Cope’s Supply Train

On 20th August 1745, at the beginning of the Jacobite Rebellion, Lieutenant General Cope marched north towards the Highlands.

1 - scotland map


He used pack horses for his supply train since the poor roads would be unsuitable for wagons.  I therefore decided to model these.

2 - thomas bissatI also decided to model Cope’s Commissary, who was Thomas Bissat, the factor to the Duke of Atholl.  I based his figure on an Italeri Napoleonic British hussar, with the pelisse welded into a plaid and his busby welded into a Scots bonnet.  The horse is one of the very cheap Eagle Games ones.


3 - pack horseFor pack horses I used those which came with Hät Prussian and Russian Artillery.   These came with a pair of sacks.   I had five sets of these, with four pack horses in each, which gave a total of 20 pack horses.  At my normal 1:30 ratio this would represent 600 pack horses.


That may seem a lot, but Cope clearly had more than that.  In his “Fight for a Throne”, Christopher Duffy writes (p94) that on the night of 24th/25th August 200 pack horses disappeared and 400 more were lost the following night.


The pack horses did not appear to be carrying very much so I decided to model some extra things for them to carry.  I made boxes out of bits of sprue with the sides shaved to make them a square section.   Some of the boxes were long since Cope took 2,000 muskets with him to arm the expected loyal clans, but these did not materialise.   The thin strips of string on the right were used to secure the boxes to the pack horses

4 - boxes - a
5 - boxes b


To finish off the boxes, I scored them with my miniature welding iron to represent the box woodwork, then added thin strips of paper to represent metal banding.

Here are both the small and long boxes.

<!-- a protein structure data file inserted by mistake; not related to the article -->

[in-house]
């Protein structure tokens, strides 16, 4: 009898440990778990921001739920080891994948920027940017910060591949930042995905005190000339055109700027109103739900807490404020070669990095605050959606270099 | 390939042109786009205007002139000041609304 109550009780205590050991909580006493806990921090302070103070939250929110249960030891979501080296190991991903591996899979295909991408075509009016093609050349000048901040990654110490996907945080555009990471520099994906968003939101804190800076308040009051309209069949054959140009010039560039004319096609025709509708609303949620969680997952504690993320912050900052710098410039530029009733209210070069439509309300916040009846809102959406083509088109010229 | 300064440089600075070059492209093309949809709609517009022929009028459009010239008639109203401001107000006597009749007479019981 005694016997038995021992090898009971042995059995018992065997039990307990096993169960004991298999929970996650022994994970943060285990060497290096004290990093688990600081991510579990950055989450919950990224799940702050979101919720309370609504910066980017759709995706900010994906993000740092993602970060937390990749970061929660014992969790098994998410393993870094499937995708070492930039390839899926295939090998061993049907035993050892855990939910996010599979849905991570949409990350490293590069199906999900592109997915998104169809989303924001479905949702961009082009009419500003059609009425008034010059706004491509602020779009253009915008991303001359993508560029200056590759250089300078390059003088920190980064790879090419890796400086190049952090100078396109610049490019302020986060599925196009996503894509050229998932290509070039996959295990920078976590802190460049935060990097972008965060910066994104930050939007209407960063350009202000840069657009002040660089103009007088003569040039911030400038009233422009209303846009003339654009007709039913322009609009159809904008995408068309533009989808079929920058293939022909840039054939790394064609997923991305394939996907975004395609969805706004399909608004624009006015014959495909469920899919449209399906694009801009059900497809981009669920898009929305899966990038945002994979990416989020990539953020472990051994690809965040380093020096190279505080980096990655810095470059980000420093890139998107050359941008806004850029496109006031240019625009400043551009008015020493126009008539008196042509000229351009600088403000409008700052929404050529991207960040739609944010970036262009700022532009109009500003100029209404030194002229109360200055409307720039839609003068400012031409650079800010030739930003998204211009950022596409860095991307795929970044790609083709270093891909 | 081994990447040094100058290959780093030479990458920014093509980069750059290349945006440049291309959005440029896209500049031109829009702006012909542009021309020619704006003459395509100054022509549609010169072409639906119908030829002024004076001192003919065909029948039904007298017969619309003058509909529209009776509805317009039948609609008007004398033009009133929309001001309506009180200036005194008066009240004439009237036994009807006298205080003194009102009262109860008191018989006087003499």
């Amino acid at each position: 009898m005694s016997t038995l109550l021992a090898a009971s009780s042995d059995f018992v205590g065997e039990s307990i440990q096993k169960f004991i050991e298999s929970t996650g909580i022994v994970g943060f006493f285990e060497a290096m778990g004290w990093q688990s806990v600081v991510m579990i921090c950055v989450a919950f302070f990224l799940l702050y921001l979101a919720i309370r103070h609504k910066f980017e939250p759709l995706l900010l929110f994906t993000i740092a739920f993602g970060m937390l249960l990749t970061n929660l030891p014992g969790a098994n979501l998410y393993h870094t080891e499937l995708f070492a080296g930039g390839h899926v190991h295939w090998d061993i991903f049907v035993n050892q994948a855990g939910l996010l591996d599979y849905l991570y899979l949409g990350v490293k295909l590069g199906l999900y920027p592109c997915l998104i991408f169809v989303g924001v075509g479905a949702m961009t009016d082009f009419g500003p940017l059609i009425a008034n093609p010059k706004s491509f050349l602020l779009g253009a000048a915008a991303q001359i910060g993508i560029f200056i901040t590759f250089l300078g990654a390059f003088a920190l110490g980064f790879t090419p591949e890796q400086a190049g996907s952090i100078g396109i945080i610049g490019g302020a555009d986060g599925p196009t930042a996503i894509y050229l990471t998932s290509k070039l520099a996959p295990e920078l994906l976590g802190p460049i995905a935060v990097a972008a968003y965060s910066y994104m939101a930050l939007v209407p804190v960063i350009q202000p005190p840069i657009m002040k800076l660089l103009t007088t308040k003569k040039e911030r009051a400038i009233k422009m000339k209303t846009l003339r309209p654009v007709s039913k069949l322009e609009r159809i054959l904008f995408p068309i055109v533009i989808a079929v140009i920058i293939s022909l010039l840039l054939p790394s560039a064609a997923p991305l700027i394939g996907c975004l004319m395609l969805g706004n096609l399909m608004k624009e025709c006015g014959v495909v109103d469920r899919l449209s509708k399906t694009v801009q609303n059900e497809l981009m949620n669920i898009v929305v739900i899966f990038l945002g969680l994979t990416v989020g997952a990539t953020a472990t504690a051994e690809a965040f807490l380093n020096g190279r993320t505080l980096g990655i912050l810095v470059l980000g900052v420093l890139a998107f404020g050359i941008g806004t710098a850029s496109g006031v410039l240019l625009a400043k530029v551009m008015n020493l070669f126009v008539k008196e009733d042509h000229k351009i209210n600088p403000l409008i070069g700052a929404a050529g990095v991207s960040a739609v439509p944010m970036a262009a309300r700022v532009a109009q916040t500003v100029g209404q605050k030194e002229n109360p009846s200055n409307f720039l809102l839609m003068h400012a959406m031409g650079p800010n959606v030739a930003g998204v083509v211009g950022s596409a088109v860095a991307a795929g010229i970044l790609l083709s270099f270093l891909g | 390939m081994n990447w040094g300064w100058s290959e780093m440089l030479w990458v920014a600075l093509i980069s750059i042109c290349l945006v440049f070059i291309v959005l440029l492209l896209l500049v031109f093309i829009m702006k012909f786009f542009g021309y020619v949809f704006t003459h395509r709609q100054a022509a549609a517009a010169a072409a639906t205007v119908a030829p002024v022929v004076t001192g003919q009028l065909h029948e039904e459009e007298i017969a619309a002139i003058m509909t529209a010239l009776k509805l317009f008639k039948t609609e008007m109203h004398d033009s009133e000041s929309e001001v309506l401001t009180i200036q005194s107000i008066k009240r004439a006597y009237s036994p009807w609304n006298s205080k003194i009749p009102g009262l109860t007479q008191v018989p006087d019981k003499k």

6 - barrels

I decided that I also wanted some barrels for the pack horses to carry.  I had two sets of Esci Battlefield Accessories, each of which contained 2 barrels.  However I wanted 8 barrels and since they came in two halves I just used one half per barrel, filled in the back with welded sprue and fitted them to the pack horses with the good side outwards.


I made five separate versions of the pack horses, with four horses in each version.

7 - pack horses

The leading one has a pair of sacks and a pair of small boxes.  The second has a pair of long musket boxes.  The third has four sacks (using those not needed from the horse carrying musket boxes).  The fourth has a pair of sacks and a pair of barrels.  The last one has a pair of boxes and a pair of sacks, the opposite way around from the first one.

I mounted these up in sets of four pack horses, with a variety on each of the five stands.

8 - pack horses mounted

9 - walking drivers

The square on the front of the stand is to accommodate a walking driver.  I did not have any more suitable 18th Century figures for these, so converted them from Airfix French Infantry, by removing their musket and pack, welding the shako into a tricorn, welding the coat so it no longer had turnbacks and adding a short whip.


Here is a completed pack horse stand.  The horses look suitably laden.  The driver can be slid out of the base, so alternative figures, including those of different eras, could be substituted.

10 - completed pack horses

Here is the complete pack horse train, led by their commissary Thomas Bissat.  It is 80 cm long, plus another 3 cm for Bissat but it would have been very long in real life.

12 - entire pack horse train

Finally, I decided to model some more cattle.  Armies in the 18th and 19th centuries (and earlier eras) often travelled with meat “on the hoof”.  I had already made some “black cattle” for my Jacobite Army and now made some brown ones for the British Army.  These are from the Airfix Farm set.  I have added horns, from thin plastic coated wire, to these Airfix cattle, since shorthorn cattle were not developed until the late 18th Century.

13 - cattle & drover

Here they are, complete with drover.  Again the drover can be removed and I plan to use all of the cattle, plus more not yet modelled, with different herd boys, in an updated Zulu War set up.



4 thoughts on “Cope’s Supply Train

  1. Marvin January 14, 2019 / 9:59 pm

    Brilliantly done and very creative, you should be very satisfied with the end result.


  2. Pete S/ SP January 15, 2019 / 12:31 am

    Those are great. It is always nice to see logistics represented.




  3. rodwargaming January 15, 2019 / 7:44 am

    Hi Pete,

    I always try to represent the whole of an army, even if some elements have a limited use. 1:72 plastics are so cheap that it is easy to do.



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